[Twisted-Python] A few simple questions
Russell E. Owen
rowen at uw.edu
Wed Jul 18 13:31:36 EDT 2012
In article <DB49C8B0-451D-46E4-9B3B-58519CDAA75A at twistedmatrix.com>,
Glyph <glyph at twistedmatrix.com> wrote:
> On Jul 17, 2012, at 9:25 AM, Russell E. Owen <rowen at uw.edu> wrote:
> >> Can you elaborate on the case?
> > I've found that Twisted sometimes swallows errors unless I am extremely
> > careful. I would like to be able to check a protocol to make sure it is
> > operational (connected and happy) as a means of assuring that I've not
> > missed an error.
> This isn't really elaborating.
> What error does Twisted swallow? In what manner do you have to be "careful"?
> What characterizes a protocol's "happiness" beyond its momentary
> connected-ness? How would you "miss" an error?
> Twisted is event-driven, so pretty much all the state changes you're
> interested in are delivered as events (method calls on your object). If you
> are "missing" them because Twisted isn't calling them, that sounds like a
> really serious bug we should investigate. If you're missing them for some
> other reason then you should just fix your code so it doesn't miss them any
> more :).
Regarding swallowing errors:
I'm not claiming Twisted has bugs in this area (though I found and
reported one obscure case that may be a bug: errors in tk command
::tk::Mac::quit are silently ignored).
However, I found it rather easy to make coding errors that cause Twisted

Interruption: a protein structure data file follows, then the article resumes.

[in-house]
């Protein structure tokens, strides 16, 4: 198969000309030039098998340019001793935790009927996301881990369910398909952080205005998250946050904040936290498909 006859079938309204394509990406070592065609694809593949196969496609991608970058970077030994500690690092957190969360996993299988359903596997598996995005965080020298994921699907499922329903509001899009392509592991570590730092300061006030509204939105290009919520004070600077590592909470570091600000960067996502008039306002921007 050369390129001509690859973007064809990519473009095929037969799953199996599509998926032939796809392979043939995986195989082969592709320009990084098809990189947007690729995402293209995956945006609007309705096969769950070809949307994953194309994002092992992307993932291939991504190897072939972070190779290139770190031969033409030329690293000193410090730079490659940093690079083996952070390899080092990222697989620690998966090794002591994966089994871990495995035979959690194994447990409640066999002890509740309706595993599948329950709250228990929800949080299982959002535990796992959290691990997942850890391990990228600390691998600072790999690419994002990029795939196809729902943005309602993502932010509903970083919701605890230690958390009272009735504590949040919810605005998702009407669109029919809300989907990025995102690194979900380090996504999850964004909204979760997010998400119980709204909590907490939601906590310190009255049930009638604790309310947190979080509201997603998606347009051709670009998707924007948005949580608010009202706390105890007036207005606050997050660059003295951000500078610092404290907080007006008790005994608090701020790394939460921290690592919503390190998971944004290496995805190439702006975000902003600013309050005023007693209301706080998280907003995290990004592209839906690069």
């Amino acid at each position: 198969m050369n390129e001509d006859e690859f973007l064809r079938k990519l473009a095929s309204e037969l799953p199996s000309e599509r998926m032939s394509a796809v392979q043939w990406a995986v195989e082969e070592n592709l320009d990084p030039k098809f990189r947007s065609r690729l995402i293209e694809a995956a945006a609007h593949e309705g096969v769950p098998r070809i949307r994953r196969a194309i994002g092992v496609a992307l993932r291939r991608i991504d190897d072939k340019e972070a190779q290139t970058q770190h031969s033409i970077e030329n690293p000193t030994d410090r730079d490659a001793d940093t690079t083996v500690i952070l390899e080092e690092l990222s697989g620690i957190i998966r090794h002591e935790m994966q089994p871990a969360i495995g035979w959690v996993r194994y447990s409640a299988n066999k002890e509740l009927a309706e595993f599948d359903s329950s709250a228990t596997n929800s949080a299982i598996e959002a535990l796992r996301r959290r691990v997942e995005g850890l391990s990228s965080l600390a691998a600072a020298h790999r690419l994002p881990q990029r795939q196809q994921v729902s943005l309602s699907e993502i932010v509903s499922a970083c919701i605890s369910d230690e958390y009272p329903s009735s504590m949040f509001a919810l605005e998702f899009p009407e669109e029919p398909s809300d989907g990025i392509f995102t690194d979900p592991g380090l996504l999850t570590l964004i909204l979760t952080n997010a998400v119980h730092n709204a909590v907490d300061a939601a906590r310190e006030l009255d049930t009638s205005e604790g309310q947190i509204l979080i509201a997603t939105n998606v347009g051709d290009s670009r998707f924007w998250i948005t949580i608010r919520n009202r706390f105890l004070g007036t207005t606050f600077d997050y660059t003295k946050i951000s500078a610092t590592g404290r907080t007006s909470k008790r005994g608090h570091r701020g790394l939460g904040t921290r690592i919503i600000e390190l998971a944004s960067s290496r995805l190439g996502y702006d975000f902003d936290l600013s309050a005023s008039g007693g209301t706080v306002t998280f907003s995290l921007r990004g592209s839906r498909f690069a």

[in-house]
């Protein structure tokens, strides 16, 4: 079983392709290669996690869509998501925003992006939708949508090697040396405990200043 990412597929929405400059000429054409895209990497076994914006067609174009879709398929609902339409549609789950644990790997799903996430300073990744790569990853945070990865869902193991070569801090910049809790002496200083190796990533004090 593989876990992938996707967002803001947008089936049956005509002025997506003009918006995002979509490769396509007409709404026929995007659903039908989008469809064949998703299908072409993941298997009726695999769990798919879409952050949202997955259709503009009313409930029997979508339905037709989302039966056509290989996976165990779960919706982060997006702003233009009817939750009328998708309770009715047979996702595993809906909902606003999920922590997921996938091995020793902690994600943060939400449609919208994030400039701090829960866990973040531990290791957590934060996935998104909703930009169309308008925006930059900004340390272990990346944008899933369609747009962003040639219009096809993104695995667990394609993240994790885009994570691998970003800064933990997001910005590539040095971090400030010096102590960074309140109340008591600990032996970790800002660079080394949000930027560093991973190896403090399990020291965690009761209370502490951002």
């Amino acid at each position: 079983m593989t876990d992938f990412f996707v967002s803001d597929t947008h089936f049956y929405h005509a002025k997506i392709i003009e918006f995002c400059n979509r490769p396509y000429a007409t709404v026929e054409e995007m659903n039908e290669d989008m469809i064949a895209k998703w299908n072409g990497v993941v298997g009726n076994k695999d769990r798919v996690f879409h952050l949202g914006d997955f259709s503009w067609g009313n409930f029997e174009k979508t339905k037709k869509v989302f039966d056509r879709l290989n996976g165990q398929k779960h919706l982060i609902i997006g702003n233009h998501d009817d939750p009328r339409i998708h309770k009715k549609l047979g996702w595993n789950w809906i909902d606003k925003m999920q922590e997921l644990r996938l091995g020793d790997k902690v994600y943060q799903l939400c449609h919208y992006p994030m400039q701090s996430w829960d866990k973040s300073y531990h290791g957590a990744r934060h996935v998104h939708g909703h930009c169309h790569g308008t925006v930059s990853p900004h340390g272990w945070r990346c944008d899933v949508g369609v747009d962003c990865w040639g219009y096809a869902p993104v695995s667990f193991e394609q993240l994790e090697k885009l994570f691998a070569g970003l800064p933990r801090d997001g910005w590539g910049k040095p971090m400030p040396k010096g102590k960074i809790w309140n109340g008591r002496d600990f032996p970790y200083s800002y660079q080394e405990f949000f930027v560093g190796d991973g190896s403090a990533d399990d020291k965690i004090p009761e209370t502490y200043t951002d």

to not report errors. I have heard the same complaint from colleagues.
At this point I think my code is robust, though I will be more confident
once I finish my unit tests.
If there is a "best practices for error handling" document I'd love to
read it. I found an overview of deferreds that was helpful. It pointed
out that addCallbacks is not the same as addCallback followed by
addErrback and I'm not sure I'm handling the difference correctly. Right
now I use addCallbacks(callback, errback). This does not call the
errback if the callback fails. I do this intentionally because I want
the errback to focus on problems with the connection, not my reaction to
it, and the default error handler seems to report errors in the
callback, which is fine.
I'm used to event-driven frameworks that both offer callbacks and the
ability to query state. I find it helpful for reporting errors as soon
as possible (e.g. before writing check if the socket is connected; raise
an exception if not). For a TCP/IP socket, I view a socket as having
- disconnecting (with associated reason)
- disconnected (with associated reason)
TCP/IP Servers have a similar set of states, with connected -> listening
However, it's certainly true that being able to query state is not
essential; callbacks suffice.
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